“Scotty” isn’t exactly a new to the throne. The skeleton of this impressive Tyrannosaurus rex, found in Saskatchewan and the centerpiece of the province’s T. rex Discovery Centre, has been known to dinosaur aficionados since 1991. But the tyrant king has been stomping around the science news cycle this week as the oldest, and largest, T. rex yet known.
But has Scotty truly earned the crown? Is that even the right question to ask?
Scotty – known to researchers as RSM P2523.8 – is pretty exceptional as far as T. rex goes. That’s because the skeleton includes about 65% of the expected parts. And those fossils are at the center of a new study by paleontologists W. Scott Persons, Philip Currie, and Gregory Erickson that heralds this dinosaur as “An older and exceptionally large adult specimen of Tyrannosaurus rex.”
Dinosaurs are not just for display. In-depth studies like this offer basic information about individual animals that can help provide a clearer image of what a vanished species was like. This is especially critical when sample sizes are small. There are about 50 known partial T. rex skeletons from the dinosaur’s two million year reign. That’s pretty good for dinosaur standards, but imagine how little we’d understand if we only had such a sample size for animals like jaguars or spotted hyenas. Every piece is important.
At about 28 years of age, Scotty was undoubtedly old for a T. rex. That’s about the same age-at-death for the famous, nearly-complete “Sue.” But it’s the matter of size that has shone a spotlight on Scotty.
Scotty’s size estimate comes out to about 42.6 feet, just stretching past Sue. And the new weight estimate is almost 900 pounds heavier than that the researchers calculated for Sue. There’s no doubt that Scotty was a huge dinosaur that represents the ultimate in the evolution of non-avian predatory dinosaurs (partly because there weren’t any more after an asteroid dropped the curtain on the Cretaceous soon after Scotty’s time). But in the classic “my dinosaur is bigger than yours” contest, Scotty might not be the apex, after all.
There’s the basic fact that Scotty isn’t as complete as Sue – about 65% to about 90% in Sue’s case. That matters. A few inches here or there on this or that missing vertebra can add up, especially when the two individual T. rex are already so close. Bulk gets tricky, too. Paleontologist John Hutchinson has pointed out that previous mass estimates for Scotty have come out as comparable to Sue and are within the expected margin of error for these sorts of approximations. The difference between these two dinosaurs was likely a matter of ounces and inches.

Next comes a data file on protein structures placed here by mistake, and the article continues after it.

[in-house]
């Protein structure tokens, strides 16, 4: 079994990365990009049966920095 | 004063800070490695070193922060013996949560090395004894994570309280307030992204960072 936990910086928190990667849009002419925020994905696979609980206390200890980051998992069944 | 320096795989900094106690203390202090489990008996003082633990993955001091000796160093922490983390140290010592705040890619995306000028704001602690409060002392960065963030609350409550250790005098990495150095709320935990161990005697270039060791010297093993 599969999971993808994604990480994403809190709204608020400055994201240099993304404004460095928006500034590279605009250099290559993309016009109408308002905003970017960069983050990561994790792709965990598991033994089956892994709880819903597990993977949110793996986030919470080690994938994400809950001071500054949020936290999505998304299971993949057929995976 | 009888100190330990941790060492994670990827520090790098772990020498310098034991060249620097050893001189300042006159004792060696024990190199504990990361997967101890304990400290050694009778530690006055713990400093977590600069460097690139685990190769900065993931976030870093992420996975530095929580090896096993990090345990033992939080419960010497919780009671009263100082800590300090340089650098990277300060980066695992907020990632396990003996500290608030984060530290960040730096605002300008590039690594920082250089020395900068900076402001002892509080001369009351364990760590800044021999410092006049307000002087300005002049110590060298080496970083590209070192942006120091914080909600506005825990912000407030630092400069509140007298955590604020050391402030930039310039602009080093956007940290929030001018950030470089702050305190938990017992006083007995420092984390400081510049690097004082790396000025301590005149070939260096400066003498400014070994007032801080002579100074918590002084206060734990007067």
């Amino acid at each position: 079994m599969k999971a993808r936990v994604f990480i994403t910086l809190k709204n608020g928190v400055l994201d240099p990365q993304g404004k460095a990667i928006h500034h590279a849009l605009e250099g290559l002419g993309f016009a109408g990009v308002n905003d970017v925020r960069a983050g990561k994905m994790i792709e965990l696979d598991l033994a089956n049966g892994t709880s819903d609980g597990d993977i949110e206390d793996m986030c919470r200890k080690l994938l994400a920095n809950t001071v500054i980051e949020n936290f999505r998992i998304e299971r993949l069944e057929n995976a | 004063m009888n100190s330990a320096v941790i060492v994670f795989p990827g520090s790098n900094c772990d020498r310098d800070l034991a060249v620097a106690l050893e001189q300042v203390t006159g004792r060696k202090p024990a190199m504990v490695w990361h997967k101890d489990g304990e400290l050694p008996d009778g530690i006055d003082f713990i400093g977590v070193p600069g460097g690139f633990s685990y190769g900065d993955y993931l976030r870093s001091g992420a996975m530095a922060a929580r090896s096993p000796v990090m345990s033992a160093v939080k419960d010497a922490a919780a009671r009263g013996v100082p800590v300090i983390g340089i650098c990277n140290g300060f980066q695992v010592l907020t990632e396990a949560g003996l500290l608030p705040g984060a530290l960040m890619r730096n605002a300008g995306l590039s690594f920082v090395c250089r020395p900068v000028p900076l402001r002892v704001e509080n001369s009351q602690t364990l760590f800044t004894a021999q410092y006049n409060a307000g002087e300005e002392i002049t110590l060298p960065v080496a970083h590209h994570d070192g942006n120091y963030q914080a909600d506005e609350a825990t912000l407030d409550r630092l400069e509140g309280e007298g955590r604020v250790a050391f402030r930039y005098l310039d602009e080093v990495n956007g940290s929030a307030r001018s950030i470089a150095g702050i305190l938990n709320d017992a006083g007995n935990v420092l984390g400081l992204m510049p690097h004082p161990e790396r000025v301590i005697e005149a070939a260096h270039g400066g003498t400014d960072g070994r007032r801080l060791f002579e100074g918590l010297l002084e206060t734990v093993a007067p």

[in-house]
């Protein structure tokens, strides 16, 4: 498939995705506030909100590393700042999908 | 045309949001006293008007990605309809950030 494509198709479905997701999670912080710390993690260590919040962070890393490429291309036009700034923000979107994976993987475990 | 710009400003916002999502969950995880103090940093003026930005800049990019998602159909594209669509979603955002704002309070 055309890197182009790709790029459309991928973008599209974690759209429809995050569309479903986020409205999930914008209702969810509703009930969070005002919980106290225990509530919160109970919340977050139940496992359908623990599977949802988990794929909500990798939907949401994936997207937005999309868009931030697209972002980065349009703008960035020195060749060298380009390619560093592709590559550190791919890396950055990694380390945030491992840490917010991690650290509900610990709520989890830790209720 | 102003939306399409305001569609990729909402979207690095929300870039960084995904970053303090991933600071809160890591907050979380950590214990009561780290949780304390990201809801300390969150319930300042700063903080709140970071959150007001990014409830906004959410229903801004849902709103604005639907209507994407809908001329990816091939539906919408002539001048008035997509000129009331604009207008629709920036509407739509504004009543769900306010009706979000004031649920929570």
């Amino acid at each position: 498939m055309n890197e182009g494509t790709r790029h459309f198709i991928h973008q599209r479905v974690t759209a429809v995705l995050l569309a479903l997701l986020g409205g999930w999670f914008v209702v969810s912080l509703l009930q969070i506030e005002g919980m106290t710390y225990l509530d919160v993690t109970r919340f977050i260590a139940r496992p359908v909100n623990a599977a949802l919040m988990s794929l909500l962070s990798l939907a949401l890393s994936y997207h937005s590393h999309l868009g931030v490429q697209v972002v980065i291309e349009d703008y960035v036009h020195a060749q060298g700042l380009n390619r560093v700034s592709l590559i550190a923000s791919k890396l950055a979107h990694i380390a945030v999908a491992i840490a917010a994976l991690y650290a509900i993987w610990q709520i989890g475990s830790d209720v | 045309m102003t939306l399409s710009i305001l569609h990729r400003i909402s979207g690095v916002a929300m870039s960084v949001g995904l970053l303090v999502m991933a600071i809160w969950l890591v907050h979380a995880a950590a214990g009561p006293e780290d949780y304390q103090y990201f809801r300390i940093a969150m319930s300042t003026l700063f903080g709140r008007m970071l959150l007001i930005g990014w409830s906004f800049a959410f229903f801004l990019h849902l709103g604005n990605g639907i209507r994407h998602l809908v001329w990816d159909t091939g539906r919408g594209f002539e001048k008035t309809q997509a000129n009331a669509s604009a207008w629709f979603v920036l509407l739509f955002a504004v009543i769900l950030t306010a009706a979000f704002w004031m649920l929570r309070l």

That comes with understanding dinosaurs as animals, not kaiju-like monsters. It’s also why the constant fascination with the biggest dinosaurs can be so frustrating. What are we even talking about when we try to pinpoint the biggest dinosaurs? Length? Weight? Both?
Given all sorts of variations, it’d be possible for two T. rex to have exactly the same length but have different weights – or have different weights at varying lengths – in which case awarding a superlative title becomes subjective. Communicating paleontology and its findings often comes down to this kind of rough typology, which can blind us to the fact that dinosaurs were just like animals alive today. No two were exactly alike, and one skeleton can’t simply be swapped out for another on the assumption that proportions and dimensions are shared.
And this raises questions for science journalists, too. Given the shifting media landscape and the competition science constantly faces with all other news, “T. rex found 28 years ago is about as big as other T. rex” isn’t much of a story. Of course Scotty’s claim to the Largest Known title is going to be the headline. But this means healthy doubt and skepticism get buried, or not considered at all, especially in the shortform “inverted pyramid” news model in which a conclusion is shouted out first and details are driven towards the bottom. Clickbait is the rule in a media ecosystem where everyone is struggling for attention and ad money, and while it may seem frivolous in the dinosaurian realm it’s worth keeping in mind how the sausage gets made when science news turns to psychology and health.
Scotty truly is a spectacular dinosaur. And, by tyrannosaur standards, making it to 28 was no small feat. The overall picture of dinosaurian life is incredibly brutal. Most didn’t survive their first year. Exceptional dinosaur growth rates were a survival strategy, and, given that T. rex had no compunction about consuming its own kind, likely true for the tyrant king, too. Scotty also suffered an array of injuries, which seems to be standard for large carnivorous dinosaurs. Biggest or not, Scotty set an impressive record among T. rex. Hail to the king.